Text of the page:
FHWA encourages State and local agencies to consider the issue of horizontal curves at a system level, as individual curves or groups of curves function within the geometry of the overall roadway. Providing a consistent message to the road user through signing and markings is an important goal of the new standards in the 2009 Manual of Uniform Traffic Control Devices (MUTCD). Agencies should also work to develop a process for identifying and treating problem curves that accounts for the full range of available treatments, and uses the appropriate application for the identified problem(s).

The Safety EdgeSM

Figure 4 shows the measurement of the angle of a safety edge on a newly-paved roadway.
Figure 4: The angle of a Safety EdgeSM
can be measured before or after
shoulder grading is complete.

The Safety EdgeSM is one of the innovative technologies being deployed as part of FHWA's Every Day Counts initiative. The Safety EdgeSM is a proven paving technique that creates a durable 30-degree angle at the edge of a paved way, creating a gentle slope that facilitates safe vehicle re-entry should a driver drift from the pavement. It has been successfully constructed on both asphalt and concrete pavements, and eliminates the potential for tire scrubbing, which often leads to loss of control and severe crashes.

While the Safety EdgeSM was designed for passenger vehicles, it also provides a safer design for motorcycles, bicycles, and trucks - all types of vehicles that may get too close to the edge. Another benefit is the improved pavement durability, which FHWA is still in the process of quantifying. The technique is applicable to any paving project that doesn't have a curb and gutter, but agencies can expect to see the greatest benefits on narrow, high-speed roads which are typical in rural areas. Because of the low cost of the Safety EdgeSM, the benefit-cost ratio on two-lane roads is very high, ranging from 4 to 63.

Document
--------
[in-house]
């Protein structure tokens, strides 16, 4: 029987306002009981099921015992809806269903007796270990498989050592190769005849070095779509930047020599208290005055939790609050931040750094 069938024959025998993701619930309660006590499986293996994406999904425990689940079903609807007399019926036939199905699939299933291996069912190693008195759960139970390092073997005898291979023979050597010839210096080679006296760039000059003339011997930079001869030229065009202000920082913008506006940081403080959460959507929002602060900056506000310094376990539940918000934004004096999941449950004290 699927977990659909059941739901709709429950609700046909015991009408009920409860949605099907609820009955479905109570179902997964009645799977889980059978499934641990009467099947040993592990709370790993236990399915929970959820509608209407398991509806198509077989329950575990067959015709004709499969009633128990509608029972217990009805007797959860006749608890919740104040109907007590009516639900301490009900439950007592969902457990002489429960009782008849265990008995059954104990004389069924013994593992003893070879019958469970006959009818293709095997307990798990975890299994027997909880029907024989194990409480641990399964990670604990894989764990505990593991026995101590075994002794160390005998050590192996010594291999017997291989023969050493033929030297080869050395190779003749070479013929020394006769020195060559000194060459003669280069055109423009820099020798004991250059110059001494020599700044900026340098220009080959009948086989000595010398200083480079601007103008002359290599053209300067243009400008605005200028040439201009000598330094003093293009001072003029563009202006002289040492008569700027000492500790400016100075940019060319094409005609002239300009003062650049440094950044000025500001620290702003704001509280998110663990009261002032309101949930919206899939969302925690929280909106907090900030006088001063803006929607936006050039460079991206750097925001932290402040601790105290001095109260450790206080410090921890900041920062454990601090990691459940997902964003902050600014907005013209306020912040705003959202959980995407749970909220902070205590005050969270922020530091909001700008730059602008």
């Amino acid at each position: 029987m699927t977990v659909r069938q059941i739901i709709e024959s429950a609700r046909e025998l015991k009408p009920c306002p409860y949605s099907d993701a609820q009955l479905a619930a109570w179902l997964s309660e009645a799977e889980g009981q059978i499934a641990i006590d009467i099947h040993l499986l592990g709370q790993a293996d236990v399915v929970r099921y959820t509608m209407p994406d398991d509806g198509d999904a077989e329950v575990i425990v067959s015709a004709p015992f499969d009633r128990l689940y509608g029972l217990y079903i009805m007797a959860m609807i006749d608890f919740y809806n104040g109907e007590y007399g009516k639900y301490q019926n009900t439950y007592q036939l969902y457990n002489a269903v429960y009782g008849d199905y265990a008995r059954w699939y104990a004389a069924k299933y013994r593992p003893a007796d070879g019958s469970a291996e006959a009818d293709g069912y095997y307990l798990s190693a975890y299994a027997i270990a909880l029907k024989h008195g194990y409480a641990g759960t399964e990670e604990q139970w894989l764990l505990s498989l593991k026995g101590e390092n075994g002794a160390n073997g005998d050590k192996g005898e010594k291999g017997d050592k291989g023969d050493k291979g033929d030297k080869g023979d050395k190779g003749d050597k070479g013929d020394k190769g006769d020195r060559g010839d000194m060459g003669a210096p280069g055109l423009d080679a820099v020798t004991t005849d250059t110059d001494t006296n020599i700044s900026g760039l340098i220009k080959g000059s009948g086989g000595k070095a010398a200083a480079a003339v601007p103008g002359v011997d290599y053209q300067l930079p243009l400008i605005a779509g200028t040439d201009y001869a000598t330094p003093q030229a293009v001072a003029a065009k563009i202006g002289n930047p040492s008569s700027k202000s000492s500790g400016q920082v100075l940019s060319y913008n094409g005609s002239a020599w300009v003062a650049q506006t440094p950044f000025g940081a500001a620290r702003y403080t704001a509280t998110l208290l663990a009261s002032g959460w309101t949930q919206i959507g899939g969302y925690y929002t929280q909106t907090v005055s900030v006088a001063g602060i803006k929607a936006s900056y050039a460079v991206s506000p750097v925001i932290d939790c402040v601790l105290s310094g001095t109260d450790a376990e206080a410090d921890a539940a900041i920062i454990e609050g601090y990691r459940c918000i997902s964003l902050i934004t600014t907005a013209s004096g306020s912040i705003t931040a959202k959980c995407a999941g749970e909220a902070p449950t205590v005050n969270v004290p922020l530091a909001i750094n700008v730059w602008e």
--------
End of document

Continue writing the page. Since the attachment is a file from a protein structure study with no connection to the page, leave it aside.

Longitudinal Rumble Strips (or Stripes) on Two-Lane Roads

Figure 5 shows a rumble strip along the right-hand side of the road, which warns inattentive drivers if their vehicle leaves the travel lane.
Figure 5: Rumble strips warn inattentive drivers if
their vehicle leaves the travel lane.

Two-lane roads comprise the majority of the rural system, and roadway departures, which account for over half of all traffic fatalities, are more prominent in rural areas than other crash types. The use of milled rumble strips to alert a driver that has drifted across the center line or edge line has been proven to reduce head-on crashes by 44 percent and run-off road crashes by 36 percent on rural two-lane roads. Where agencies place the pavement markings over the rumble, it improves visibility of the stripe, further increasing the safety and operational benefits. Furthermore, since rumble stripes are considered pavement markings, they may be eligible for 100 percent Federal funding.